We thought it was already clear what graphics processors and drivers work and don't work with Linux desktop eye candy such as Beryl and Compiz, but it seems based upon the number of e-mails we have been receiving along with messages in community bulletin boards that the line isn't so clear after all. For those that have never tried out Beryl, it is a compositing window manager branched from Compiz (though Beryl will merge back with Compiz soon) that provides a variety of window decorations and other desktop "eye candy" for X.Org users. In this article we hope to make it clear for you what GPUs will make your Linux desktop look the most pleasurable and what ones just sweat thinking about these desktop effects. We have taken eight different systems, benchmarked them using the Beryl Benchmark, and have our thoughts on these ATI/AMD, Intel, and NVIDIA solutions with Beryl v0.2.
For the ATI graphics processors in this article we will be testing the R200, R300, and R400 series with comments on Beryl for the R500/R600 generation processors. On the NVIDIA side we will be testing the GeFore FX, 6, and 8 series. Finally, we will also be testing the Intel GMA 3000 IGP.
ATI Radeon 9200 (R200)
The GPUs with the best open-source display driver and support for AIGLX the longest is the ATI Radeon R200 series, which consist of GPUs from the Radeon 8500 to the Radeon 9250. While these cards have had the longest support their performance is far from the best. Some parts of Beryl, such as the water plug-in, cannot even function due to the lack of the GL_ARB_fragment_program extension. The R200 system we had tested Beryl on had used an ATI Radeon 9250 AGP graphics card with 128MB of video memory (running at 1280x1024), 1GB of system memory, and a Pentium 4 2.8GHz "C" processor while running Ubuntu 7.04 Feisty Fawn.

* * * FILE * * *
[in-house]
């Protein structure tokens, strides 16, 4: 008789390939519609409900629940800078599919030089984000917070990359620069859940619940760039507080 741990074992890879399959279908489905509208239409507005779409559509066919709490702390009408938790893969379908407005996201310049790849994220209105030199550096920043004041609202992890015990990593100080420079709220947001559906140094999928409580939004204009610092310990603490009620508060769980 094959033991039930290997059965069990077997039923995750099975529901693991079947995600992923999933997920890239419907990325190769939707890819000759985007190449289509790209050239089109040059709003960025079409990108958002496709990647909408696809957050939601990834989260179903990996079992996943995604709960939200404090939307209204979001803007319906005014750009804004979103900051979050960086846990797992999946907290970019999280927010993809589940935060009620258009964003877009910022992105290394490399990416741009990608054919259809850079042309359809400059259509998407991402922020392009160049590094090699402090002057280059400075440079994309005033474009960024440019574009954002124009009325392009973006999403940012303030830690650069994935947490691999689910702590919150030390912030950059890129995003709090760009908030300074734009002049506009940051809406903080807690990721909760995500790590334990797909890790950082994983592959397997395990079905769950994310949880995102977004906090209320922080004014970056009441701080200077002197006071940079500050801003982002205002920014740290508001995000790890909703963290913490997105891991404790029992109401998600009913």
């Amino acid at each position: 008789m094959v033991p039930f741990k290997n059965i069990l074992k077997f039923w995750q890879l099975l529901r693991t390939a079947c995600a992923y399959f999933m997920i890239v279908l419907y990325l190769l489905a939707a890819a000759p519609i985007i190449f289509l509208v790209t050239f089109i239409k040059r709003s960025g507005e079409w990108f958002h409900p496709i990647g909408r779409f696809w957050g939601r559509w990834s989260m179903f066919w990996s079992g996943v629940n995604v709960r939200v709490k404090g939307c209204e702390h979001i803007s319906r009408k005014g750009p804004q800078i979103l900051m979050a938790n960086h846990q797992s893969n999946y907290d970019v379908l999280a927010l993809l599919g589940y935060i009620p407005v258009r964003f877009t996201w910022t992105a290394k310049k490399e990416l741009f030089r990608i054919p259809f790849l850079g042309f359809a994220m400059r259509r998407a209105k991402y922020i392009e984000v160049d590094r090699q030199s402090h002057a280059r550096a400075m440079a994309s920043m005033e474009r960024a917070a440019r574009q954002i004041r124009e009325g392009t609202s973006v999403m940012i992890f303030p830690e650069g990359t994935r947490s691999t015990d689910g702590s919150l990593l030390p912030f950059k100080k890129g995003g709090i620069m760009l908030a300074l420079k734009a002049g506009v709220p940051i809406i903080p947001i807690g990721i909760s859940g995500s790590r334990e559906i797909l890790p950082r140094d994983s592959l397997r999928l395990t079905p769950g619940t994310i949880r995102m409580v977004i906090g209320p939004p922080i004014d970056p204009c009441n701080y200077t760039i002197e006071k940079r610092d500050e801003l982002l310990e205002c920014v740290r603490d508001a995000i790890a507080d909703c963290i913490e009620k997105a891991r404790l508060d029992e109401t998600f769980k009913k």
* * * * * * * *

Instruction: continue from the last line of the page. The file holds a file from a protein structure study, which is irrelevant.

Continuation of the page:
Beryl Benchmark is not an incredibly accurate benchmark, but it does serve to show how well Beryl can run on a particular setup. Beryl Benchmark is simply a plug-in that will show a pop-up window that displays the frame rate in frames per second (FPS). Also, keep in mind that with each of these different systems we had used more than just a different graphics card so there are many more variables at play. Our Radeon 9250 system with Beryl v0.2 was averaging 16 to 20 frames per second while the desktop was idling with the Beryl window manager being active and no other desktop effects. However, when it came to dragging around wobbly windows and other subtle effects, the frame rate was consistently less than 5 FPS. For the very basic desktop eye candy an R200 graphics card with the open-source X.Org Radeon driver will work, but anything beyond that will lag your desktop experience.